When you look at the rafters from the press box in Giant Center on a game night, you see the two most recent banners on the right, Hershey’s 2008-09 and 2009-10 Calder Cup championships. The 2009-10 team could easily be the most remarkable Hershey Bears season of all-time, setting an AHL record with 60 regular season victories followed by an amazing postseason run resulting in their second straight AHL championship.
The team also set an AHL record with 123 standings points, finishing with a 60-17-0-3 record. During that season the Chocolate and White had unparalleled success at home, winning 24 straight games at Giant Center, from November 29th to March 19th, a team and AHL record. Their largest win streak overall was 12 games that season, running from December 12th to January 9th, another team feat that has yet to be matched.
The team featured marquee scorers, most noticeably their 2nd highest postseason scorer in team history in forward Alexandre Giroux. The now 32 year old forward posted sixty and fifty goal seasons respectively from 2008-2010 to lead the Bears’ offense. Giroux contributed a career high 103 points in 69 regular season games in the 2009-10 campaign for Hershey, followed by a 27 point postseason in 21 games.
“We had a really good group of guys,” Giroux told The Hockey Writers. “All were nice guys on the team, we use to all hang out together and we knew when it was time to have fun and time to go to work. More technically, we had some great young players coming up (Karl Alzner, John Carlson, Mathieu Perreault. Michal Neuvirth and Braden Holtby) and a mix of great veterans. A perfect set up to win championships.
Giroux appreciated the coaching and personal skills from then head coach Mark French, who after not getting his contract renewed by the Washington Capitals, joined KHL Medveščak as their head coach.
“I loved playing for Frenchy and I still keep in touch with him,” the former Hershey Bears forward explained. “First he is a great guy, he is really respectful toward his players, easy to go talk to and he’s honest with you so you know what he wants from you. He tries to get the best out of every player.”
Giroux talked about the success of Hershey’s Calder Cup teams during his time there, stating the appealing atmosphere of playing in front of the Bears faithful.
“When you win two Calder Cups, win 60 games in a season it’s hard to say it wasn’t fun to play there,” said Giroux. “I made some lifetime friends on that team (Andrew Joudrey, Boyd Kane, Greg Amadio, Bryan Helmer, Keith Aucoin) just to name a few. The fans were just awesome to play in front of. Sold out almost every game and nearly 10,000 fans for AHL team is just amazing.”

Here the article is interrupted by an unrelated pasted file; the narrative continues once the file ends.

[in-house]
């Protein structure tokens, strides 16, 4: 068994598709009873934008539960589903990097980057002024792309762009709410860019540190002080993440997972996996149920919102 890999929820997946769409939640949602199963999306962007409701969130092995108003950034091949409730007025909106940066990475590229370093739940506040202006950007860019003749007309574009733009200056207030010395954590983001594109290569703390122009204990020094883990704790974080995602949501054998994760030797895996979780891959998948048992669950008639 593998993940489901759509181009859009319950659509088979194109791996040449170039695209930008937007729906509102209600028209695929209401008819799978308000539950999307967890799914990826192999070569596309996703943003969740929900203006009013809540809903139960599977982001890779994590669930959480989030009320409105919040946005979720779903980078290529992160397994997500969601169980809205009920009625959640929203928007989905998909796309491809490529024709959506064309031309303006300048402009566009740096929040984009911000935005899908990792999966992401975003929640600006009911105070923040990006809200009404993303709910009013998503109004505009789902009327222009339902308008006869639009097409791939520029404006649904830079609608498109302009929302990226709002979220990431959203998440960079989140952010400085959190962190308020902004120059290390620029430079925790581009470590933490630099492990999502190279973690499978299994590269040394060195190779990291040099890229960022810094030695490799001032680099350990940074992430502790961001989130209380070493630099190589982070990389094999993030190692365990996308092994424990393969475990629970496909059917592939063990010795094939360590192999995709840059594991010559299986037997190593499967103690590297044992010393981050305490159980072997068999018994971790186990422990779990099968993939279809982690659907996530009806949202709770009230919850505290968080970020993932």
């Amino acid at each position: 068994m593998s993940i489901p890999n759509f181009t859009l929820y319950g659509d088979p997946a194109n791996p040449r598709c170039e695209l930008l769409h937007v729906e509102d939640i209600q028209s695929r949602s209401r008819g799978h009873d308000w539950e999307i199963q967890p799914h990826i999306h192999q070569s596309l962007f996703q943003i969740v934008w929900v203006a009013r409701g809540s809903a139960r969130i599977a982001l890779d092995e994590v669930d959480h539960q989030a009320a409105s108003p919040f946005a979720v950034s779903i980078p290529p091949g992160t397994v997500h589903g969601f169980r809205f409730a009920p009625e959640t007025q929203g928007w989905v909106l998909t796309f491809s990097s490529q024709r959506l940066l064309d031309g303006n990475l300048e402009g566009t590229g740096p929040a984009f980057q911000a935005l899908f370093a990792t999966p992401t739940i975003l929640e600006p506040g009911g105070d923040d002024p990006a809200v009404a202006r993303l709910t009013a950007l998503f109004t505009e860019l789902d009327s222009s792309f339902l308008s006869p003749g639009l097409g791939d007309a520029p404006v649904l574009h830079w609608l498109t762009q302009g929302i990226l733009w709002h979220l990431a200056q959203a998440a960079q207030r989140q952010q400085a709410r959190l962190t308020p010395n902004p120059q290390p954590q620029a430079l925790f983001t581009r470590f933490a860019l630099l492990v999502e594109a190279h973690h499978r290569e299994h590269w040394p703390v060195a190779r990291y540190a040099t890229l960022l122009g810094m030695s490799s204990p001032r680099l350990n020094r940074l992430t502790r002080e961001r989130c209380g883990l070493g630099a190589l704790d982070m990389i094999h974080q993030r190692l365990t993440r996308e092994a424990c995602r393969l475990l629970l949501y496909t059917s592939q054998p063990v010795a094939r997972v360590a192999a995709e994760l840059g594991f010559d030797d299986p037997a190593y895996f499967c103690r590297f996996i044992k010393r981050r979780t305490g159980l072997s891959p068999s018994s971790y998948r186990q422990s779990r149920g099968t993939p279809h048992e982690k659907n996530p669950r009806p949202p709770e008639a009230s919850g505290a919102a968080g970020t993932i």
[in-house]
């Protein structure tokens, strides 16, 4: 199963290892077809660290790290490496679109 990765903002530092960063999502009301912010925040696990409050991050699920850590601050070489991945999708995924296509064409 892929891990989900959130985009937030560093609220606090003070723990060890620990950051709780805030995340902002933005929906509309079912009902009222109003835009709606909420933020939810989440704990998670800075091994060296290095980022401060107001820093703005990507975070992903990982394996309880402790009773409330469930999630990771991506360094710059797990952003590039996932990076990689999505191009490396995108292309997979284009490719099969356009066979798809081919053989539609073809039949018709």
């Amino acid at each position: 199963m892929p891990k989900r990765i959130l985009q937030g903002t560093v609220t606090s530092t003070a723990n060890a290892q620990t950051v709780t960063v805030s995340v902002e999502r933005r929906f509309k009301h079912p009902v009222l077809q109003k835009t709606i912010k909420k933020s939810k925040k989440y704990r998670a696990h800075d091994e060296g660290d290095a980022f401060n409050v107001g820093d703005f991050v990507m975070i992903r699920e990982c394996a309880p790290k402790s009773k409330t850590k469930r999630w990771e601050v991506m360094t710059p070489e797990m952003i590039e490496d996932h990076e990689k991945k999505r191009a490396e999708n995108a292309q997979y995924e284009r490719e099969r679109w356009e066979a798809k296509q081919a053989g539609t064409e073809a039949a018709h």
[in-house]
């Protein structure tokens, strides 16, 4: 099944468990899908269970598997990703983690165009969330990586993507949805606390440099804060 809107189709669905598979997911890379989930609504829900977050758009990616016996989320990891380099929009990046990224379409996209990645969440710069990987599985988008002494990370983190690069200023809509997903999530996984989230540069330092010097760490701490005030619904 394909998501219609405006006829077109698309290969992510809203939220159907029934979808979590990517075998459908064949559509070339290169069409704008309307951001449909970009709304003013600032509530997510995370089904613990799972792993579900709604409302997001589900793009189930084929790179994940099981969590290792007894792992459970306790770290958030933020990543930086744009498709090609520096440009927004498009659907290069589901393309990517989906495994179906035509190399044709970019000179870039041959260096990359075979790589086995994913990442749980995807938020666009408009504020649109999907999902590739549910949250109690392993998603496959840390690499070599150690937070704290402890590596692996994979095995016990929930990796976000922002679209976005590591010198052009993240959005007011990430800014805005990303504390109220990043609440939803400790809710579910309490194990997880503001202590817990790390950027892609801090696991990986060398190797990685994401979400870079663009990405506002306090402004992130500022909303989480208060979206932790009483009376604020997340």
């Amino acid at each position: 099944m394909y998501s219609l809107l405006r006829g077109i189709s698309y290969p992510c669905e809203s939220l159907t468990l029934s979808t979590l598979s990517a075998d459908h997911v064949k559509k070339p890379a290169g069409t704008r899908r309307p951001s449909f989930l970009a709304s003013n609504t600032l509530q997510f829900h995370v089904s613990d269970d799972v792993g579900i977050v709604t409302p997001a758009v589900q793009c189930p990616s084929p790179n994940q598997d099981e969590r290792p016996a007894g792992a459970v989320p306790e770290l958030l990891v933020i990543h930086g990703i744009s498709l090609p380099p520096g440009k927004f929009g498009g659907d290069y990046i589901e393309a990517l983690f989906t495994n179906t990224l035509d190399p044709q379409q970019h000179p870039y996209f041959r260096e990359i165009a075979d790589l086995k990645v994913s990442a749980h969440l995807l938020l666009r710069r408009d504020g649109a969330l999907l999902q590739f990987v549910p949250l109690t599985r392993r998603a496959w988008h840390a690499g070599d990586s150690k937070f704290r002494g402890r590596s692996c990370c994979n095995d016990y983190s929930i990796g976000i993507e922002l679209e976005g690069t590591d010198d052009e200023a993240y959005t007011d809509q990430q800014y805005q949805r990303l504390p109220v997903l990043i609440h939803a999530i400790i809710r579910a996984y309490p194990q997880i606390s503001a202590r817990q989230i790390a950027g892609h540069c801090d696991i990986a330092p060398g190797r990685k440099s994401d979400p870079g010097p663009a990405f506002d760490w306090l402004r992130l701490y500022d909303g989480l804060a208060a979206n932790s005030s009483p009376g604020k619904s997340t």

His dynamic wrist shot gave Hershey an elite power play during his time with the most historic AHL franchise, with center man Keith Aucoin often setting Giroux for his patented one timer from the right circle.
“With the experience you know where to put yourself on the ice,” Giroux said of developing his wrist shot to one of the best in the league. “You play a lot more, the penalty kill plans to go around you, the passer looks for me. All these combination make things easier, but I know I still have to put the puck in the net. If not somebody else will.”
After his two championships earned in Hershey, Giroux looked for a different challenge. He joined the Edmonton Oilers organization in hopes of becoming an everyday NHL player, playing in eight games during the 2010-11 campaign. However, like it was in Washington, Giroux spent the majority of his time in the American Hockey League. He finished that season with 78 points in 70 regular season games. The following season he joined the Columbus Blue Jackets, playing in nine games and contributing one goal.
After his time flipping between the NHL and AHL, Giroux decided to make a big change. For the first time in his professional hockey career, he decided to play overseas. Giroux joined Dinamo Riga of the KHL, recording 16 goals and five assists in 47 games during the 2012-13 campaign.
“It has been really different but overall a great life experience,” he said. “The hockey , the life style, I decided to come overseas because I think I needed a new challenge, something different of what I was used to in North America.”
Giroux said that Washington did make an effort to re-sign Giroux, but the .91 point per game AHL forward decided to join the Oilers organization, eventually followed by joining the KHL with Dinamo Riga. He’s playing for Ambrì-Piotta of the NLA, a professional hockey league in Switzerland.
“If I remember correctly I think we did talk with Washington, but I was looking for a chance to crack a lineup somewhere in the NHL and at that time i thought Edmonton was my best shot. It had nothing to do with the Hershey organization. I think they did understand my situation.”
Giroux talked about the difference of the KHL and NLA, comparing the league in Switzerland to American style of hockey.
“Two different styles of hockey and two really good leagues,” Giroux explained. “I think KHL has more individual skills (four lines), but Swiss has more structure to the game plan. Swiss reminds me a bit more of back home then the KHL.”
He has enjoyed his time playing overseas and is living in the moment, but is leaving the door open to a return to the American Hockey League.
“I love my situation here for now, but I don’t close any doors.”